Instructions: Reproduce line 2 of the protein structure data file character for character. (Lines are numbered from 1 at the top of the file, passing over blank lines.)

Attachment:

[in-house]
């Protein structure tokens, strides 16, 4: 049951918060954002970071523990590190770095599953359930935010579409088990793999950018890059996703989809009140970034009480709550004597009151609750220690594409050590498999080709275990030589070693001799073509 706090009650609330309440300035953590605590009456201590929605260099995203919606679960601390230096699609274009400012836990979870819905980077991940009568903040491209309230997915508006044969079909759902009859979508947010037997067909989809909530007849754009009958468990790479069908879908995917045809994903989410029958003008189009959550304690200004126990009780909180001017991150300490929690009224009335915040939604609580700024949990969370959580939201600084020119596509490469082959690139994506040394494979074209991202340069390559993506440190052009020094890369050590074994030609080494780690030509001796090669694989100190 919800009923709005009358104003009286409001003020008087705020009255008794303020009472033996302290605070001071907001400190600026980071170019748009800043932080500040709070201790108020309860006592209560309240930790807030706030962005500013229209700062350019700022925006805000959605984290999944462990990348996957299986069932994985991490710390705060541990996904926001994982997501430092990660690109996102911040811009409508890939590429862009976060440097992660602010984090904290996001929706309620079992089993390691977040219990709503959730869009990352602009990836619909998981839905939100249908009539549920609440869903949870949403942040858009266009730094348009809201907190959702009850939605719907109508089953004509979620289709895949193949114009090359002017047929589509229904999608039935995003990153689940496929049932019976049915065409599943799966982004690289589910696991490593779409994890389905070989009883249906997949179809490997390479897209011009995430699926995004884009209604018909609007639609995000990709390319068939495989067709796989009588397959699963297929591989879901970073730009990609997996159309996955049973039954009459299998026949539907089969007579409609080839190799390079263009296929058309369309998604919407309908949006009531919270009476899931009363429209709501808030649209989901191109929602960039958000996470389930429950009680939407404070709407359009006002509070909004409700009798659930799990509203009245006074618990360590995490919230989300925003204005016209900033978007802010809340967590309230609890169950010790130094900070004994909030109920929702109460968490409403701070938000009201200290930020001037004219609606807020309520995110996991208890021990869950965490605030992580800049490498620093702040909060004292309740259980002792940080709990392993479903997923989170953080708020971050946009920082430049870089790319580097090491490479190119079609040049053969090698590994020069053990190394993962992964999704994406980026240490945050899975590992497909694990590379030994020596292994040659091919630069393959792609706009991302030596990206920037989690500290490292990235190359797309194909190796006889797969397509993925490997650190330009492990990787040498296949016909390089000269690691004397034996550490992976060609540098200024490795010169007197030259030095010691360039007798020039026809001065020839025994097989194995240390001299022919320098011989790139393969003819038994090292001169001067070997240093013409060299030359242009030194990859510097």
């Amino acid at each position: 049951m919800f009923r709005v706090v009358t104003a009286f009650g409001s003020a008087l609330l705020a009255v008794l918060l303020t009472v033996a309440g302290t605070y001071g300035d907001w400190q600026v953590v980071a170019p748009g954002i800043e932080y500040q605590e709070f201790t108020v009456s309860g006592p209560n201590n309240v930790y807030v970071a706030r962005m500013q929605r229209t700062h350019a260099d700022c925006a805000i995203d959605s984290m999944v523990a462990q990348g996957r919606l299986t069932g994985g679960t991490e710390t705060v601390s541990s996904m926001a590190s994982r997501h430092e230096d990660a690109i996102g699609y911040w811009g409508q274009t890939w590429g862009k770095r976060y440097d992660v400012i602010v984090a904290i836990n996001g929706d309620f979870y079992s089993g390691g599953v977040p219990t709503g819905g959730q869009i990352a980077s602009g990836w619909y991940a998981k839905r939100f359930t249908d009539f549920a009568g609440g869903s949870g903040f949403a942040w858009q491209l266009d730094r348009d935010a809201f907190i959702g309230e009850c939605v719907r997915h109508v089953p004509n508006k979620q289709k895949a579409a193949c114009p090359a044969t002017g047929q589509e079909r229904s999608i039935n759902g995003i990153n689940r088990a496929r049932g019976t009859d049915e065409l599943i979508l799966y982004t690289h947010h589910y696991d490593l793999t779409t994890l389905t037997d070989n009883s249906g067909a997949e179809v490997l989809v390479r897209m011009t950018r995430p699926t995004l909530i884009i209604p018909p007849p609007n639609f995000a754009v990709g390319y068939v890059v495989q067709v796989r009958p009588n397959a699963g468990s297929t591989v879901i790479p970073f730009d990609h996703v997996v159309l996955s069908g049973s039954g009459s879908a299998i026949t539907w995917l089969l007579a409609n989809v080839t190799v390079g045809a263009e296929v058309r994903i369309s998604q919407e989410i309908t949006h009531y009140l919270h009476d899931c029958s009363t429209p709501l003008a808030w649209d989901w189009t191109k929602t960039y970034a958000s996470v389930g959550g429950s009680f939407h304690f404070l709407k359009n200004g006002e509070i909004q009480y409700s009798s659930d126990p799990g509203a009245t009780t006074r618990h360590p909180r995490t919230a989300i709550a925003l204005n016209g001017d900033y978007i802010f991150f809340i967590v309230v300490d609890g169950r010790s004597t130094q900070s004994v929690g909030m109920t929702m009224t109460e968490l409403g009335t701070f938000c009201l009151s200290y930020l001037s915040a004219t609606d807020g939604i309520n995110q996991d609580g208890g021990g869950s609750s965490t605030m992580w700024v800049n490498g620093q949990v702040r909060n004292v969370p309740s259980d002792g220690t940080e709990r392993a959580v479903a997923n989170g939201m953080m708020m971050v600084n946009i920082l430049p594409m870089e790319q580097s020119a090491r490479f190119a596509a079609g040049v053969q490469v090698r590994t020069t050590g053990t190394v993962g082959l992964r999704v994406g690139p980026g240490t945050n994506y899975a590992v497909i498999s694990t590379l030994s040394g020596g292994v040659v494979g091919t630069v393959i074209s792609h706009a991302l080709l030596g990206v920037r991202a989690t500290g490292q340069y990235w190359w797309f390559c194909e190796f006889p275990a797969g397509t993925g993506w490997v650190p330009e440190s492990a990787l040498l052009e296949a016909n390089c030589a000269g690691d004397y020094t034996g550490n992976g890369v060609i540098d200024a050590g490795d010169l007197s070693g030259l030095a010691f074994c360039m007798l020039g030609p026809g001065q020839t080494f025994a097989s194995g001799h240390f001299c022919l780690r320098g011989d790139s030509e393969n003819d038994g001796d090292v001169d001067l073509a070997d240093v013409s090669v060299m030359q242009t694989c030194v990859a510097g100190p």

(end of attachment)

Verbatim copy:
């Protein structure tokens, strides 16, 4: 049951918060954002970071523990590190770095599953359930935010579409088990793999950018890059996703989809009140970034009480709550004597009151609750220690594409050590498999080709275990030589070693001799073509 706090009650609330309440300035953590605590009456201590929605260099995203919606679960601390230096699609274009400012836990979870819905980077991940009568903040491209309230997915508006044969079909759902009859979508947010037997067909989809909530007849754009009958468990790479069908879908995917045809994903989410029958003008189009959550304690200004126990009780909180001017991150300490929690009224009335915040939604609580700024949990969370959580939201600084020119596509490469082959690139994506040394494979074209991202340069390559993506440190052009020094890369050590074994030609080494780690030509001796090669694989100190 919800009923709005009358104003009286409001003020008087705020009255008794303020009472033996302290605070001071907001400190600026980071170019748009800043932080500040709070201790108020309860006592209560309240930790807030706030962005500013229209700062350019700022925006805000959605984290999944462990990348996957299986069932994985991490710390705060541990996904926001994982997501430092990660690109996102911040811009409508890939590429862009976060440097992660602010984090904290996001929706309620079992089993390691977040219990709503959730869009990352602009990836619909998981839905939100249908009539549920609440869903949870949403942040858009266009730094348009809201907190959702009850939605719907109508089953004509979620289709895949193949114009090359002017047929589509229904999608039935995003990153689940496929049932019976049915065409599943799966982004690289589910696991490593779409994890389905070989009883249906997949179809490997390479897209011009995430699926995004884009209604018909609007639609995000990709390319068939495989067709796989009588397959699963297929591989879901970073730009990609997996159309996955049973039954009459299998026949539907089969007579409609080839190799390079263009296929058309369309998604919407309908949006009531919270009476899931009363429209709501808030649209989901191109929602960039958000996470389930429950009680939407404070709407359009006002509070909004409700009798659930799990509203009245006074618990360590995490919230989300925003204005016209900033978007802010809340967590309230609890169950010790130094900070004994909030109920929702109460968490409403701070938000009201200290930020001037004219609606807020309520995110996991208890021990869950965490605030992580800049490498620093702040909060004292309740259980002792940080709990392993479903997923989170953080708020971050946009920082430049870089790319580097090491490479190119079609040049053969090698590994020069053990190394993962992964999704994406980026240490945050899975590992497909694990590379030994020596292994040659091919630069393959792609706009991302030596990206920037989690500290490292990235190359797309194909190796006889797969397509993925490997650190330009492990990787040498296949016909390089000269690691004397034996550490992976060609540098200024490795010169007197030259030095010691360039007798020039026809001065020839025994097989194995240390001299022919320098011989790139393969003819038994090292001169001067070997240093013409060299030359242009030194990859510097």